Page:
Lura Lundquist

(Missoula Current) Montana Fish, Wildlife & Parks has published its draft grizzly bear management plan and is asking for public comment.

On Tuesday, FWP released its draft plan and environmental impact statement detailing how the state would manage grizzly bears now and after the bear is delisted. FWP wildlife administrator Ken McDonald also announced the release to the Interagency Grizzly Bear Committee on Tuesday. The public has until Jan. 5 to comment.

As FWP Region 2 Supervisor Randy Arnold told an interagency grizzly bear subcommittee on Friday, FWP Grizzly Bear Planning Coordinator Rich Harris spent the past two years writing the plan, incorporating aspects of Montana’s two existing grizzly plans and interagency conservation strategy documents for Montana’s four recovery areas. 

FWP previously had two regional grizzly bear management plans, one for western Montana and one for the southwest near Yellowstone National Park.

“Rich gathered a lot of information from the recommendations from the Grizzly Bear Advisory Council in 2019. Those of you who followed the grizzly bear advisory council, they really did a wonderful job getting to the meat and challenges of managing grizzly bears in today's environment and the future environment,” Arnold said on Friday. “It’s a nice collection of where we’ve been and where we want to be tomorrow.”

The plan and environmental impact statement covers a wide range of topics, including conflict prevention and response, transplanting bears, management of motorized access, climate change and hunting.

The plan would not establish statewide minimum or maximum numeric population objectives. Achieving and sustaining recovered populations in the established zones would be an objective but not so much outside recovery zones. 

“Statewide objectives would include a low density of grizzly bears between (recovery zones) that could provide connectivity among biological cores where feasible. Bears could be moved occasionally if natural connectivity is lacking. Maintaining grizzly bear presence would not be an objective where connectivity between cores is unlikely,” according to FWP documents.

Climate change is causing conditions that are shortening bears’ hibernation period and affecting bears’ food sources. The plan says that FWP “would consider” that when allocating resources or setting regulations.

Hunting is a contentious issue that concerns some and thrills others. The plan would open the option for grizzly bear hunting but “the decision on whether to hunt or not hunt would rest with the Fish and Wildlife Commission.”

After the 2023 Legislative session, all seven members of the FWP commission will be Gianforte appointees.

Currently, Montana’s wolf trapping season is delayed in areas occupied by grizzlies until bears are in their dens. The plan doesn’t address whether that delay would change once grizzlies are delisted.

Some grizzly bear advocates are suspicious of the implications and timing. During last week’s Northern Continental Divide Ecosystem, advocates asked FWP for a longer comment period, considering the holiday season, but received no response.

"Regardless of what the state puts in a plan, one need only look at the wolf and grizzly bear bills passed during the last legislative session and signed by the governor to realize that grizzly bear management by the state of Montana right now would be a disaster,” said Derek Goldman, Endangered Species Coalition National Field Director.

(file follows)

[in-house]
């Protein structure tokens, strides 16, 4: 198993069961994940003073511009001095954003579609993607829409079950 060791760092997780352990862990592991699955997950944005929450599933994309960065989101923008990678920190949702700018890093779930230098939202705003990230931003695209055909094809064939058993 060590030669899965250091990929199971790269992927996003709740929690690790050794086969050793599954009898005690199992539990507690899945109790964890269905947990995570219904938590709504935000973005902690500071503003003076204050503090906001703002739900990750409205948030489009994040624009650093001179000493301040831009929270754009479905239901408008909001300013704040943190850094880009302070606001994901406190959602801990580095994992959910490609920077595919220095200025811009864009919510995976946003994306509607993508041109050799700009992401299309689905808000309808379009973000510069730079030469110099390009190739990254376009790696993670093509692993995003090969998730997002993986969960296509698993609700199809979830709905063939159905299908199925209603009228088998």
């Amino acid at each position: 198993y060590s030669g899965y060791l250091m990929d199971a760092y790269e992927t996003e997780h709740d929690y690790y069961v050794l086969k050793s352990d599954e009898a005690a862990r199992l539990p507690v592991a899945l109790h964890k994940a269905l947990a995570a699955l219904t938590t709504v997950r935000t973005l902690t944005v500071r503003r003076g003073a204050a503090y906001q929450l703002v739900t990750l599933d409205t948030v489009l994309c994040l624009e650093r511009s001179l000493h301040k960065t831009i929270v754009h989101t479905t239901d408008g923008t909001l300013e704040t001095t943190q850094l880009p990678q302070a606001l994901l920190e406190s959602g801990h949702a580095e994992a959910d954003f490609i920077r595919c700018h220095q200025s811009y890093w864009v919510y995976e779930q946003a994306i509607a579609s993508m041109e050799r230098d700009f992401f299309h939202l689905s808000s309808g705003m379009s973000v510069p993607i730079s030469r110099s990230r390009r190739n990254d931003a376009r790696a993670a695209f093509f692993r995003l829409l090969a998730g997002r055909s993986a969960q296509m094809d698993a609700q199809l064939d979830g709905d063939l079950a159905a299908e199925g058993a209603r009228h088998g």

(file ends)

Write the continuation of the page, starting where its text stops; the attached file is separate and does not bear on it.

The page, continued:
"Grizzly bears are a critical piece of our western wildlife heritage, and while we look forward to reviewing this draft plan, we will also continue emphasizing the dangers of transferring full management authority to a hostile state administration and legislature."

The grizzly bear is still listed as threatened, so Montana doesn’t have authority to manage bears without federal oversight. FWP says the plan will help guide current management efforts but also prepare the state to take over management should the U.S. Fish and Wildlife Service delist either the Yellowstone or northern grizzly populations.

The Gianforte administration has petitioned the Fish and Wildlife Service to delist the Northern Continental Divide Ecosystem population and supports Wyoming’s petition to delist the Yellowstone population. The Yellowstone population is genetically different from the rest of Montana’s grizzlies, so it could be delisted once the U.S. Fish and Wildlife Service finishes complying with two court-ordered analyses and shows that connectivity can be established with other populations.

However, the NCDE population is not genetically separate from the almost-nonexistent Bitterroot population and the struggling Cabinet-Yaak population, which depend on the NCDE population for augmentation. Recent court rulings indicate that the NCDE population cannot be delisted separately from other northern populations, according to the Endangered Species Act. So, bear advocates could challenge attempts to delist the NCDE population.

To answer questions about the draft plan and EIS, FWP will host a statewide Zoom webinar on Dec. 15 from 6 to 8 p.m. Details on how to join the webinar will be posted on the FWP website closer to that date. 

To review the plan and comment, go online to For postal mail, send comments to Wildlife Division, Grizzly Bear Plan and EIS, P.O. Box 200701, Helena, MT 59620. Comments can also be emailed to

Contact Laura Lundquist at